Students explore strong and light energy and shapes. They consider how a strong voice sounds dramatic, attention-grabbing, and powerful, and a light voice sounds delicate, calm, and restrained. They connect strong and light voice with strong and light movement. Students create, rehearse, and perform a dance that, like a piece of writing, has a beginning, middle, and end. The beginning is powerful and attention-grabbing. The middle is the longest part in which students express themselves. The ending brings the dance to a conclusion with light energy. The shape at the beginning and end is the same, just as in writing, the thesis is stated at the beginning and restated it at the end. After each performance, the audience describes the beginning, middle, and end of each dance.
Students discuss the attributes of these polygons: parallelogram, rectangle, square, triangle. They dance while traveling (locomotor movements) and moving in one spot (non-locomotor movements) and make polygon shapes with their bodies. With stretchy fabric, they make gigantic shapes and create an Instant Shape Dance about the four polygons. They respond by drawing and describing the polygons with words. Designed to be taught in a sequence, this is lesson one of three: 1) Attributes of Polygons: Stretchy Shapes, 2) Congruent Polygons: Copying Stretchy Shapes, 3) Polygons: Attributes and Congruence, Shape Choreography.
Students describe types of angles, and discuss where they might see them in math, in dance, and in the world around them. They make shapes that show right, acute, and obtuse angles. Students select a type of angle with a small group and made a group shapeline to demonstrate that angle. They observe the shapelines of other groups and identify, draw, and describe their angles. Students learn that by both studying angles in math and by dancing them, it is easier to remember how to identify them and describe their characteristics. Designed to be taught in a sequence, this is lesson two of three: 1) Parallel and Perpendicular Lines and Lines of Symmetry – Rhombus Shadowing, 2) Angles, Shapelines, 3) Transformation Dances, Translations, Reflections, and Angles.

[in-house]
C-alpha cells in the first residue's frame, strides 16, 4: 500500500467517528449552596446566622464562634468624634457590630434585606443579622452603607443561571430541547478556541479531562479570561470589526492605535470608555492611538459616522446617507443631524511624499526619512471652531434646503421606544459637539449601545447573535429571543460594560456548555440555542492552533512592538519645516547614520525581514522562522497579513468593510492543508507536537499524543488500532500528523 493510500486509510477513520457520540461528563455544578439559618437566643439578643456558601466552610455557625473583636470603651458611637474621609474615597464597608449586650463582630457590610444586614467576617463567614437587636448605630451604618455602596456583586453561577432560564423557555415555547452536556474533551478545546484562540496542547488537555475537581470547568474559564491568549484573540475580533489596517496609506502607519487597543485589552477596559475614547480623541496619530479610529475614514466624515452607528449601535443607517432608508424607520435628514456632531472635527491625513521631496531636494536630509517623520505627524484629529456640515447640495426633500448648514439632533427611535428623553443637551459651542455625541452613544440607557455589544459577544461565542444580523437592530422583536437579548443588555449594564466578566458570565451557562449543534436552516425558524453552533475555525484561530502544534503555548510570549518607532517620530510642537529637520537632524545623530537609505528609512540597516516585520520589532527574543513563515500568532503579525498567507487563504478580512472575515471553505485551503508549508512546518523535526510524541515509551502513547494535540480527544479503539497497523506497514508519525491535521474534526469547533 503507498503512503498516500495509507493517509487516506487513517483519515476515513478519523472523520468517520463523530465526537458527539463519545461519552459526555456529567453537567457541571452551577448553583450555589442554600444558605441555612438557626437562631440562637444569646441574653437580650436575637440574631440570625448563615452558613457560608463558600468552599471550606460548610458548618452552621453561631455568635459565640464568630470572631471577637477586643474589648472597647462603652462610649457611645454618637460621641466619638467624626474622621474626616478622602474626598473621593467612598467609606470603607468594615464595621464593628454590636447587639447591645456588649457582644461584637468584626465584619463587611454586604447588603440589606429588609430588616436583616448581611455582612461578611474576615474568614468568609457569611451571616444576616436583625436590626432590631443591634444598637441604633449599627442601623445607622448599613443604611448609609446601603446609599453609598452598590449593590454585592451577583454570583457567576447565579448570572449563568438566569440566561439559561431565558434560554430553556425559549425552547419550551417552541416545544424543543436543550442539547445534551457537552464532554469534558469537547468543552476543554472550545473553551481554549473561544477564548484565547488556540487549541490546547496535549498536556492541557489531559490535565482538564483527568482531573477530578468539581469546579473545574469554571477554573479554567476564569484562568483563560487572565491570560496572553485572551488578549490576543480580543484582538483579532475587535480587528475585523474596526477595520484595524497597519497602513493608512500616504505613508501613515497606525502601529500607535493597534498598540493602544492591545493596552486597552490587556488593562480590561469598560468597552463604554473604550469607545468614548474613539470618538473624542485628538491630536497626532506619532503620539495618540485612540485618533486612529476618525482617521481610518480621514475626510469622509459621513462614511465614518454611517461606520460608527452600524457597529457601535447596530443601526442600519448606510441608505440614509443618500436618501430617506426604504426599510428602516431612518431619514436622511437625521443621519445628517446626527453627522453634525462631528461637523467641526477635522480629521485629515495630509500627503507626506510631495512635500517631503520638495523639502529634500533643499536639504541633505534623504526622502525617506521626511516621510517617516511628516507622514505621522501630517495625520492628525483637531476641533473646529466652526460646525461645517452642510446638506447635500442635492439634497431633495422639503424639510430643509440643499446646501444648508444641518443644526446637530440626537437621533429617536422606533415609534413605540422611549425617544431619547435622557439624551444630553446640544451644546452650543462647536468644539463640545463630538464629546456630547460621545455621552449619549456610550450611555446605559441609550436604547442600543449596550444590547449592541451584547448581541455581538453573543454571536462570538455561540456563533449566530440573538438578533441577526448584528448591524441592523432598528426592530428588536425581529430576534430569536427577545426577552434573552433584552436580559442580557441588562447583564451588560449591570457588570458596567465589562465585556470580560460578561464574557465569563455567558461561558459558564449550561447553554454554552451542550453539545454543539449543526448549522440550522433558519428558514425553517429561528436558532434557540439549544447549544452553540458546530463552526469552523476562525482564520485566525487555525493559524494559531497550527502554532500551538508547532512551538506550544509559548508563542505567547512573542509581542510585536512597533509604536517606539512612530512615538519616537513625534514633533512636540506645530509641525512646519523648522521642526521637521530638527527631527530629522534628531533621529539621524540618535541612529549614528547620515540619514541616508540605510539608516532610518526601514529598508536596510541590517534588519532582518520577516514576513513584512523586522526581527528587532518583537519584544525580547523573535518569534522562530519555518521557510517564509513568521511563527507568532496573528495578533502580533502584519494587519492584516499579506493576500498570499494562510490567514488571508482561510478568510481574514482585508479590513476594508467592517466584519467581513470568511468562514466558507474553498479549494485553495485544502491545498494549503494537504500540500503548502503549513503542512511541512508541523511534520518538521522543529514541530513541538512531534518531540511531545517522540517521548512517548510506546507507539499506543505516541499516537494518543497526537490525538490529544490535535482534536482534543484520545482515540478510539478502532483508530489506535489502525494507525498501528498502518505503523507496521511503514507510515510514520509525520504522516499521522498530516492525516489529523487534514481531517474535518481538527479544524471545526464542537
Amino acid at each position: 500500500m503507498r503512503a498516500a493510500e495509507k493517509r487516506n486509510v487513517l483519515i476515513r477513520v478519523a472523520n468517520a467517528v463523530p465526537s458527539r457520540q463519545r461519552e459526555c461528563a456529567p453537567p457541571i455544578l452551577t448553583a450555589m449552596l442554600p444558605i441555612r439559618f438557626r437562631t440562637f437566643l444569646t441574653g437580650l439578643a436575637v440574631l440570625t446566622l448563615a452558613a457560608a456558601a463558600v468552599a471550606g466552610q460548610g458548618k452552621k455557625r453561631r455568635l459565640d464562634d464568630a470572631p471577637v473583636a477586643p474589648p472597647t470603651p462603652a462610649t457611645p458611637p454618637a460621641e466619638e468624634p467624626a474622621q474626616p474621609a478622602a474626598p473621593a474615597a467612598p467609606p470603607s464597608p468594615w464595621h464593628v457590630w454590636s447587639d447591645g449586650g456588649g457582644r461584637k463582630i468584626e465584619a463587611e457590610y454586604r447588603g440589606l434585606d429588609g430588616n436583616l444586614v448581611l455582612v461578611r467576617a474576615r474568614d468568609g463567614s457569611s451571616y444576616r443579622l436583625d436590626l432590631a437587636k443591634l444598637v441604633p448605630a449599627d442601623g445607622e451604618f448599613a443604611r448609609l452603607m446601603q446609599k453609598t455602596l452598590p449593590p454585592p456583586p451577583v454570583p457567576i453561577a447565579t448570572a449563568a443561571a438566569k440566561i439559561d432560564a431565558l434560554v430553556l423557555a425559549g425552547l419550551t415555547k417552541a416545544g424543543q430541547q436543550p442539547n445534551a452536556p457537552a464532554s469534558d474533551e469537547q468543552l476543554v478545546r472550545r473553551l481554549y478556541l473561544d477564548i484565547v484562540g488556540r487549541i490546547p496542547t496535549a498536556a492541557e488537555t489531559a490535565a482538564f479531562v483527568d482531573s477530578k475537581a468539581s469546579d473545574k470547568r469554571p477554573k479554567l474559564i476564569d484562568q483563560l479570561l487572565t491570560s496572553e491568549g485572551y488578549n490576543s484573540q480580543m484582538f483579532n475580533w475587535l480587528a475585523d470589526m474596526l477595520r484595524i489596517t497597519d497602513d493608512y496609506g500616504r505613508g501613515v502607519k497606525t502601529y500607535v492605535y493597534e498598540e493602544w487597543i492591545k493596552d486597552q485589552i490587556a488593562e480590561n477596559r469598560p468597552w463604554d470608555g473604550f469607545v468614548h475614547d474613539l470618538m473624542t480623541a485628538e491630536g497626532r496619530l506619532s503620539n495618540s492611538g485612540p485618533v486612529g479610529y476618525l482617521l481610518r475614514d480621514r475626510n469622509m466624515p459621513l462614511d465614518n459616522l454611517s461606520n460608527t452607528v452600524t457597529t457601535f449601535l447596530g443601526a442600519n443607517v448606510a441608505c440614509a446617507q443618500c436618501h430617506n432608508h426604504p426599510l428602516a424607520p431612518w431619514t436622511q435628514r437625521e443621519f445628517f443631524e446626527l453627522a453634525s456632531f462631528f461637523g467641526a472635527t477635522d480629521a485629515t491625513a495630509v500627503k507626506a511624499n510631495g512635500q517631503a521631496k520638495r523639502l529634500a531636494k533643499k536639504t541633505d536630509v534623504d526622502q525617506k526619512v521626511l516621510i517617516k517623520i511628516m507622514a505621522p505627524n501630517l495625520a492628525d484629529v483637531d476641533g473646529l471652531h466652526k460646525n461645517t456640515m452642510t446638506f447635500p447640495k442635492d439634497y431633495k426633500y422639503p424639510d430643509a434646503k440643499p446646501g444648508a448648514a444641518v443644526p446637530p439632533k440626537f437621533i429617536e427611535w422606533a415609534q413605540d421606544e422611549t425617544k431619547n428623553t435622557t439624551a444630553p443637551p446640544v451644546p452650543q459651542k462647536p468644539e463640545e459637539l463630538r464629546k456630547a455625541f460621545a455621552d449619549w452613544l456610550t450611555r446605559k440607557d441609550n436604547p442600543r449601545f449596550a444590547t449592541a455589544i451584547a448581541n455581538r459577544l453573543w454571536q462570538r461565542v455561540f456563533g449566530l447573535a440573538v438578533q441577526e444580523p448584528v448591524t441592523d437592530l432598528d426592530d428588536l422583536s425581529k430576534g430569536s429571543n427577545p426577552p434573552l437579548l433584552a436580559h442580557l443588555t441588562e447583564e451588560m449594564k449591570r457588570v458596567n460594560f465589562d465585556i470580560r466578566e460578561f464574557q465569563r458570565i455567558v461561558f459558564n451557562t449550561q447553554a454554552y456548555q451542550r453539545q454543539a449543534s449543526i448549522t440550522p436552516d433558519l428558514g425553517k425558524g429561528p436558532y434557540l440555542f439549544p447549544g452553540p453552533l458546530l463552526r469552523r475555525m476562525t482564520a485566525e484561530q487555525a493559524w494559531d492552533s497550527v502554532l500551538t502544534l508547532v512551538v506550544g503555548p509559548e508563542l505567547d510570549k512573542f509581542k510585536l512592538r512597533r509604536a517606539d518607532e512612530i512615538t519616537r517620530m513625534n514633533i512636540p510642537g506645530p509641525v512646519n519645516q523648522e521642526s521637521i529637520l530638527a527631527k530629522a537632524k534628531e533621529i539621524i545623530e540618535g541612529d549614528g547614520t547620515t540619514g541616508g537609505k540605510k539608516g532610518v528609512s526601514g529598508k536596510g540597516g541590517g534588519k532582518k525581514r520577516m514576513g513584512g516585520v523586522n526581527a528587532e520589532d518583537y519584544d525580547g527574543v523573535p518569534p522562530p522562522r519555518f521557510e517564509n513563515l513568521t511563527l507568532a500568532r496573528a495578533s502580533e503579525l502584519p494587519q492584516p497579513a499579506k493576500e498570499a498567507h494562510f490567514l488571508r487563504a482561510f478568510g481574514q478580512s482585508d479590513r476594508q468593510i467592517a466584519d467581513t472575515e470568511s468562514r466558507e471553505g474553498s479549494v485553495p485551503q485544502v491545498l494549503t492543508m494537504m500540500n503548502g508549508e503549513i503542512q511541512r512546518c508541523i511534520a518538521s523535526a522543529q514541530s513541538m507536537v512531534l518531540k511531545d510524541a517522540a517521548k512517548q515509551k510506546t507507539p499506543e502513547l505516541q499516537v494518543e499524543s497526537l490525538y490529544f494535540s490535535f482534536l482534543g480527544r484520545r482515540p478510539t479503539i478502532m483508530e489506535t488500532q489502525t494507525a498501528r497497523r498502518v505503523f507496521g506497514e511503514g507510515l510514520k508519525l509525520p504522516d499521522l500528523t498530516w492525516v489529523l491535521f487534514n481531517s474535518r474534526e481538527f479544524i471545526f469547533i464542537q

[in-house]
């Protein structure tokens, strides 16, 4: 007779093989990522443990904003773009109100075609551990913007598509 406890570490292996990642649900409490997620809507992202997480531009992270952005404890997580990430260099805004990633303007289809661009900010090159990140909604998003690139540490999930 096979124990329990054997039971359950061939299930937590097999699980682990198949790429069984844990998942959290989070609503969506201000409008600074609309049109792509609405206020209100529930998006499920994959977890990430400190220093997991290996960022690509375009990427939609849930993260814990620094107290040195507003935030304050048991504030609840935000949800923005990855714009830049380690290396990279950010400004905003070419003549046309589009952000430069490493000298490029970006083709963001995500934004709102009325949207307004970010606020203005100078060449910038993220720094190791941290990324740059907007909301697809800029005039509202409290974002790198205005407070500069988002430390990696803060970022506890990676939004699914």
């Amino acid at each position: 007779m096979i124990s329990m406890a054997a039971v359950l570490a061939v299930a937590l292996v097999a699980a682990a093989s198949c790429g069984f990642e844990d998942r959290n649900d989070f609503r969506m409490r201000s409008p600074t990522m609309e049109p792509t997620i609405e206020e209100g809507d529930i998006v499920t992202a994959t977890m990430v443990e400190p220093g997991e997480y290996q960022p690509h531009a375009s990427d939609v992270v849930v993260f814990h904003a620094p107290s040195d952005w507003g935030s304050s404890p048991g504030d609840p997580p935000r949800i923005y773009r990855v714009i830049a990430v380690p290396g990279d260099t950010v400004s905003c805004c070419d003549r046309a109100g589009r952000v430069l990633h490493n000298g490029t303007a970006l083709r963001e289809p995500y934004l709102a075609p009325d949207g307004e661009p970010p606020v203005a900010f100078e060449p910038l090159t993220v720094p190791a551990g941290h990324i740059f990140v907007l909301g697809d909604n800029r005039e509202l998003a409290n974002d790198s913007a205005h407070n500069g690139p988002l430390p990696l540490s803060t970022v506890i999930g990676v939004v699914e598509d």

Students act out a personal experience using voice and movement to develop setting, small action and dialogue in order to prompt descriptive storytelling. Individually students select a seed topic, step into the memory, use gesture, movement, and dialogue to explore that moment. Then transfer what they acted and audience feedback into their writing.
Students generate and present ideas for the beginning of a narrative story. Students use a “Character Map” and make vocal and physical choices to explore character feelings, physical traits, and dialogue. The lesson culminates with students writing one sentence based on what was acted in the drama.